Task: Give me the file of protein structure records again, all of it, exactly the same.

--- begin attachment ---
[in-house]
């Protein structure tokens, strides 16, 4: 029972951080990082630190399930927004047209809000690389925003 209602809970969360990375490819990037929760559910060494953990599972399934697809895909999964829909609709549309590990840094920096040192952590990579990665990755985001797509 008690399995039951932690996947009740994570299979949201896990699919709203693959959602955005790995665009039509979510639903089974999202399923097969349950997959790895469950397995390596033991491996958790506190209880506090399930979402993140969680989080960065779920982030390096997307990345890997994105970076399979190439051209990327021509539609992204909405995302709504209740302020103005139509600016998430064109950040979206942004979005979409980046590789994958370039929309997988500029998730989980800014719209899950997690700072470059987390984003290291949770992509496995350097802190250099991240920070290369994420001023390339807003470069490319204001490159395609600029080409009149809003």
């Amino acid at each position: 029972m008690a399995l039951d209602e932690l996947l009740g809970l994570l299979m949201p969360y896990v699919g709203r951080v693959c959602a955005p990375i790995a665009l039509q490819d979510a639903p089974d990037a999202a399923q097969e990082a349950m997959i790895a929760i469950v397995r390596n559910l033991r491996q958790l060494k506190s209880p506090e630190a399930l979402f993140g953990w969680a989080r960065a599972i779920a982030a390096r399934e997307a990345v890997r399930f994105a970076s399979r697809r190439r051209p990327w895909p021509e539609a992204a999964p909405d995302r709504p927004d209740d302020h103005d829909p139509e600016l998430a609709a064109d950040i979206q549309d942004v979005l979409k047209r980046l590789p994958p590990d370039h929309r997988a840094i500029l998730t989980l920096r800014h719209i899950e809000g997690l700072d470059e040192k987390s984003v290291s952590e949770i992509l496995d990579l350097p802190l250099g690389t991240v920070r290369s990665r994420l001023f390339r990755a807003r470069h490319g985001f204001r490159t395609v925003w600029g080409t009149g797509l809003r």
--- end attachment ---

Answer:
[in-house]
């Protein structure tokens, strides 16, 4: 029972951080990082630190399930927004047209809000690389925003 209602809970969360990375490819990037929760559910060494953990599972399934697809895909999964829909609709549309590990840094920096040192952590990579990665990755985001797509 008690399995039951932690996947009740994570299979949201896990699919709203693959959602955005790995665009039509979510639903089974999202399923097969349950997959790895469950397995390596033991491996958790506190209880506090399930979402993140969680989080960065779920982030390096997307990345890997994105970076399979190439051209990327021509539609992204909405995302709504209740302020103005139509600016998430064109950040979206942004979005979409980046590789994958370039929309997988500029998730989980800014719209899950997690700072470059987390984003290291949770992509496995350097802190250099991240920070290369994420001023390339807003470069490319204001490159395609600029080409009149809003």
């Amino acid at each position: 029972m008690a399995l039951d209602e932690l996947l009740g809970l994570l299979m949201p969360y896990v699919g709203r951080v693959c959602a955005p990375i790995a665009l039509q490819d979510a639903p089974d990037a999202a399923q097969e990082a349950m997959i790895a929760i469950v397995r390596n559910l033991r491996q958790l060494k506190s209880p506090e630190a399930l979402f993140g953990w969680a989080r960065a599972i779920a982030a390096r399934e997307a990345v890997r399930f994105a970076s399979r697809r190439r051209p990327w895909p021509e539609a992204a999964p909405d995302r709504p927004d209740d302020h103005d829909p139509e600016l998430a609709a064109d950040i979206q549309d942004v979005l979409k047209r980046l590789p994958p590990d370039h929309r997988a840094i500029l998730t989980l920096r800014h719209i899950e809000g997690l700072d470059e040192k987390s984003v290291s952590e949770i992509l496995d990579l350097p802190l250099g690389t991240v920070r290369s990665r994420l001023f390339r990755a807003r470069h490319g985001f204001r490159t395609v925003w600029g080409t009149g797509l809003r």